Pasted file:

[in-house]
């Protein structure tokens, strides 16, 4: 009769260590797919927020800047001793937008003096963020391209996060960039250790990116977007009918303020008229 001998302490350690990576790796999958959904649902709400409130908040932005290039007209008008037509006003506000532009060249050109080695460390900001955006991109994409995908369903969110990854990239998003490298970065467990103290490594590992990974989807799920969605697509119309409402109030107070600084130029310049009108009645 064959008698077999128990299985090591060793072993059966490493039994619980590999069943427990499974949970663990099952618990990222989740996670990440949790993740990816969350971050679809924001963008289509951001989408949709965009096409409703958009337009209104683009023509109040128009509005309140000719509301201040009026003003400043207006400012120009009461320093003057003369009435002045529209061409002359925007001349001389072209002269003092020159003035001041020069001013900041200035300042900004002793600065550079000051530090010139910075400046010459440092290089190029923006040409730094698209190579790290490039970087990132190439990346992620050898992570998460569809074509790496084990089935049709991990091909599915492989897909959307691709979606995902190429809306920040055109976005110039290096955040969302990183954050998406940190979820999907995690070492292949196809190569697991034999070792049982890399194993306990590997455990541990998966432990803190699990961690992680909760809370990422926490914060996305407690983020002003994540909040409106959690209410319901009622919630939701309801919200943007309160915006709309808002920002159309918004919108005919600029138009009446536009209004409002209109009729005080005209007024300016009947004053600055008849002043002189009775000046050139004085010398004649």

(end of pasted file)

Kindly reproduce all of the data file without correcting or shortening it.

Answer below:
[in-house]
């Protein structure tokens, strides 16, 4: 009769260590797919927020800047001793937008003096963020391209996060960039250790990116977007009918303020008229 001998302490350690990576790796999958959904649902709400409130908040932005290039007209008008037509006003506000532009060249050109080695460390900001955006991109994409995908369903969110990854990239998003490298970065467990103290490594590992990974989807799920969605697509119309409402109030107070600084130029310049009108009645 064959008698077999128990299985090591060793072993059966490493039994619980590999069943427990499974949970663990099952618990990222989740996670990440949790993740990816969350971050679809924001963008289509951001989408949709965009096409409703958009337009209104683009023509109040128009509005309140000719509301201040009026003003400043207006400012120009009461320093003057003369009435002045529209061409002359925007001349001389072209002269003092020159003035001041020069001013900041200035300042900004002793600065550079000051530090010139910075400046010459440092290089190029923006040409730094698209190579790290490039970087990132190439990346992620050898992570998460569809074509790496084990089935049709991990091909599915492989897909959307691709979606995902190429809306920040055109976005110039290096955040969302990183954050998406940190979820999907995690070492292949196809190569697991034999070792049982890399194993306990590997455990541990998966432990803190699990961690992680909760809370990422926490914060996305407690983020002003994540909040409106959690209410319901009622919630939701309801919200943007309160915006709309808002920002159309918004919108005919600029138009009446536009209004409002209109009729005080005209007024300016009947004053600055008849002043002189009775000046050139004085010398004649």